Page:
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Insomnia: A vicious cycle of emotional distress, dysfunctional cognitions, and additional sleep disruptions

Insomnia: A vicious cycle of emotional distress

“Do you have difficulty sleeping?” or “Are you having trouble falling or staying asleep?” In the sleep literature, the term “insomnia” is occasionally used to describe the presence of polysomnographic evidence of disturbed sleep. Insomnia is defined as the presence of long sleep latency, frequent nocturnal awakenings, prolonged periods of wakefulness during the sleep period, or even frequent transient arousals. As a result, insomnia has been viewed as both a symptom and a sign.

Types of Insomnia:

Insomnia is classified into two types: acute and chronic 

Acute insomnia typically lasts several days to weeks and is frequently triggered by a recent stressful event (physical, psychological, or interpersonal). This usually goes away when the stressor improves or is resolved, but it can progress to chronic insomnia.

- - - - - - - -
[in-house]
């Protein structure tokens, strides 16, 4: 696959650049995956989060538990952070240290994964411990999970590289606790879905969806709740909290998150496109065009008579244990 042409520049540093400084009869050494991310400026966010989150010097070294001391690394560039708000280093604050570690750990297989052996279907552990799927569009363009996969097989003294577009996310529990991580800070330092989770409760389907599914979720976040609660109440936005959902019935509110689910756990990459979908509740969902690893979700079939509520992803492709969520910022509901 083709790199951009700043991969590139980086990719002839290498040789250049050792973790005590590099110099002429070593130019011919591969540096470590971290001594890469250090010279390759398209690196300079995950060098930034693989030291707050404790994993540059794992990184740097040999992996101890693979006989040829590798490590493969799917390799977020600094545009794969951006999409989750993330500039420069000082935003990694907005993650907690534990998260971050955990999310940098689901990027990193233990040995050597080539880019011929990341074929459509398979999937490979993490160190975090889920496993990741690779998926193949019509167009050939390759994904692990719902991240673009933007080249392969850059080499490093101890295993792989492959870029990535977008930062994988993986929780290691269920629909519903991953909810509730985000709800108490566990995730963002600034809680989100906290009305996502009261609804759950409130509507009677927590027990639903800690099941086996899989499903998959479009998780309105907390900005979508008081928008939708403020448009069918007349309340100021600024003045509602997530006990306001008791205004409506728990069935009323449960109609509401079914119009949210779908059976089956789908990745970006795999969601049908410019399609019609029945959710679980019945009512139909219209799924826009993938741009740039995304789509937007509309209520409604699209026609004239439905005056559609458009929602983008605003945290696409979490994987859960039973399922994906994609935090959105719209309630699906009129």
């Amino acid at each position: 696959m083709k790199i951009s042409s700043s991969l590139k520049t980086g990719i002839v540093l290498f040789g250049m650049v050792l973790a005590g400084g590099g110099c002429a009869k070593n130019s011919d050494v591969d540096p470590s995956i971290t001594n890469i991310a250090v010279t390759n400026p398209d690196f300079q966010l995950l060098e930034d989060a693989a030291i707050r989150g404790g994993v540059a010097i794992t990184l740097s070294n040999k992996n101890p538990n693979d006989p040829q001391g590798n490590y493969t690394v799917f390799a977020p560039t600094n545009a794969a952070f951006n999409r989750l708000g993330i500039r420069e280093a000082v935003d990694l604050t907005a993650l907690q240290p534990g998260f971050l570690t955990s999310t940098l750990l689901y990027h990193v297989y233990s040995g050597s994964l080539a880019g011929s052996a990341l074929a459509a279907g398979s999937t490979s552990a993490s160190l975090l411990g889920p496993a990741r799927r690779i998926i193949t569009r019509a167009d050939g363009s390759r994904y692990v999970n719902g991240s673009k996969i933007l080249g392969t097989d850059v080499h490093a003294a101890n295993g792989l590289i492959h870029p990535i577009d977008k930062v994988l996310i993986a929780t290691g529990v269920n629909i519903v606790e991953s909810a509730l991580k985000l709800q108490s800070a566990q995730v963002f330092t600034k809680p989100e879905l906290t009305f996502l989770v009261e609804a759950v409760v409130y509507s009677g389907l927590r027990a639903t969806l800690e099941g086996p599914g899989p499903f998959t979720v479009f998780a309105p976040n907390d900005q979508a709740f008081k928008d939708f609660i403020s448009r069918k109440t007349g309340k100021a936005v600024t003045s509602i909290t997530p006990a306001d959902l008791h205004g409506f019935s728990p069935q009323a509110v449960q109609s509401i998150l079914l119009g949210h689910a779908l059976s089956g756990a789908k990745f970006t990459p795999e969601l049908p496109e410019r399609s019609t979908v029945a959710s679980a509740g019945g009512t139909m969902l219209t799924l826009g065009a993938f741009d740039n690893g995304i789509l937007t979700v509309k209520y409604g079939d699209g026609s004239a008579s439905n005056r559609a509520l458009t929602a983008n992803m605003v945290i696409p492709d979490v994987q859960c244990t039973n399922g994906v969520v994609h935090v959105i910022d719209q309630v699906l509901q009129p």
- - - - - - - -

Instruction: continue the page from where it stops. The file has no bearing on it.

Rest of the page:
Chronic insomnia is defined as difficulty falling asleep, staying asleep, or waking up in the early morning and unable to sleep again for at least three nights per week for at least three months.

Insomnia Symptoms:

Insomnia symptoms include a variety of sleep difficulties as well as daytime issues. Common sleep problems that may indicate the presence of insomnia include

Common causes of Insomnia:

Consequences of Insomnia:

Sleep deprivation (less than 7 hours per night) can have a variety of consequences for the cardiovascular, endocrine, immune, and nervous systems, including the following:

Treatment of Chronic Insomnia:

Chronic insomnia treatment begins with identifying and treating the underlying medical or psychological issues. The identification of behaviors that may worsen insomnia and their cessation (or reduction) would aid in its elimination. Following that, pharmacology may be tried, though the long-term use of drugs for chronic insomnia is debatable.

Non-pharmacology management strategies can also be helpful, which include the following:

Pharmacotherapeutic agents include:

Alternative medications include:


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